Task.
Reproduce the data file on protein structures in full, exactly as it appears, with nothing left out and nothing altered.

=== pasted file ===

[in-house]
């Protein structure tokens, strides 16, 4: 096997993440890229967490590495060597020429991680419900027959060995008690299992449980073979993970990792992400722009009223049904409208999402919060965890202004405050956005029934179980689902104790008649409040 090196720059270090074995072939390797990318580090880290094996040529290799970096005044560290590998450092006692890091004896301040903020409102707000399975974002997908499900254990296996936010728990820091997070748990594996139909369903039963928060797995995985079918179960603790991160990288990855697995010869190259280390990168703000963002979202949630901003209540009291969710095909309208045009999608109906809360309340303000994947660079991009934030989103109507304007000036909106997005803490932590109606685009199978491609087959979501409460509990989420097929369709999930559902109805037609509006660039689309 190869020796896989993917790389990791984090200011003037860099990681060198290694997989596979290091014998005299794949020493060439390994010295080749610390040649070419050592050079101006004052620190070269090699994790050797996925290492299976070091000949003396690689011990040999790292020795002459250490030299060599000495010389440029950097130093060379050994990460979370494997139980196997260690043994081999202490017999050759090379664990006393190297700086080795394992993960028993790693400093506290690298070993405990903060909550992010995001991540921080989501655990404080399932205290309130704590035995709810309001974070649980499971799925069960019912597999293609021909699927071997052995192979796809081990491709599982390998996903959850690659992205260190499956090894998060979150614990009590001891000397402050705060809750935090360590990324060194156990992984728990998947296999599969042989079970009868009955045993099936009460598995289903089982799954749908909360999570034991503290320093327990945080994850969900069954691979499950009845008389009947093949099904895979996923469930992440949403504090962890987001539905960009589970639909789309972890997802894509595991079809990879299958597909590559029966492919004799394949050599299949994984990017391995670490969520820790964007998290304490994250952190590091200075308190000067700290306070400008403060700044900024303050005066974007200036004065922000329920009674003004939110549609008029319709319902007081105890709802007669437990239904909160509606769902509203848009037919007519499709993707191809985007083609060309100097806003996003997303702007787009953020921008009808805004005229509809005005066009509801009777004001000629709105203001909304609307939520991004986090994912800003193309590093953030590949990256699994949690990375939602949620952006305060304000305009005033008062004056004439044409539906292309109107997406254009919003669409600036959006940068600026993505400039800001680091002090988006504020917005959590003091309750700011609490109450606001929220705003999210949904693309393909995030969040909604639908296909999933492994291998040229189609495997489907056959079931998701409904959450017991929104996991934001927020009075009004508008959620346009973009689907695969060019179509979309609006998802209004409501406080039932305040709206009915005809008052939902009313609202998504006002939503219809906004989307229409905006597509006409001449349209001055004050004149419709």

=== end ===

[in-house]
């Protein structure tokens, strides 16, 4: 096997993440890229967490590495060597020429991680419900027959060995008690299992449980073979993970990792992400722009009223049904409208999402919060965890202004405050956005029934179980689902104790008649409040 090196720059270090074995072939390797990318580090880290094996040529290799970096005044560290590998450092006692890091004896301040903020409102707000399975974002997908499900254990296996936010728990820091997070748990594996139909369903039963928060797995995985079918179960603790991160990288990855697995010869190259280390990168703000963002979202949630901003209540009291969710095909309208045009999608109906809360309340303000994947660079991009934030989103109507304007000036909106997005803490932590109606685009199978491609087959979501409460509990989420097929369709999930559902109805037609509006660039689309 190869020796896989993917790389990791984090200011003037860099990681060198290694997989596979290091014998005299794949020493060439390994010295080749610390040649070419050592050079101006004052620190070269090699994790050797996925290492299976070091000949003396690689011990040999790292020795002459250490030299060599000495010389440029950097130093060379050994990460979370494997139980196997260690043994081999202490017999050759090379664990006393190297700086080795394992993960028993790693400093506290690298070993405990903060909550992010995001991540921080989501655990404080399932205290309130704590035995709810309001974070649980499971799925069960019912597999293609021909699927071997052995192979796809081990491709599982390998996903959850690659992205260190499956090894998060979150614990009590001891000397402050705060809750935090360590990324060194156990992984728990998947296999599969042989079970009868009955045993099936009460598995289903089982799954749908909360999570034991503290320093327990945080994850969900069954691979499950009845008389009947093949099904895979996923469930992440949403504090962890987001539905960009589970639909789309972890997802894509595991079809990879299958597909590559029966492919004799394949050599299949994984990017391995670490969520820790964007998290304490994250952190590091200075308190000067700290306070400008403060700044900024303050005066974007200036004065922000329920009674003004939110549609008029319709319902007081105890709802007669437990239904909160509606769902509203848009037919007519499709993707191809985007083609060309100097806003996003997303702007787009953020921008009808805004005229509809005005066009509801009777004001000629709105203001909304609307939520991004986090994912800003193309590093953030590949990256699994949690990375939602949620952006305060304000305009005033008062004056004439044409539906292309109107997406254009919003669409600036959006940068600026993505400039800001680091002090988006504020917005959590003091309750700011609490109450606001929220705003999210949904693309393909995030969040909604639908296909999933492994291998040229189609495997489907056959079931998701409904959450017991929104996991934001927020009075009004508008959620346009973009689907695969060019179509979309609006998802209004409501406080039932305040709206009915005809008052939902009313609202998504006002939503219809906004989307229409905006597509006409001449349209001055004050004149419709």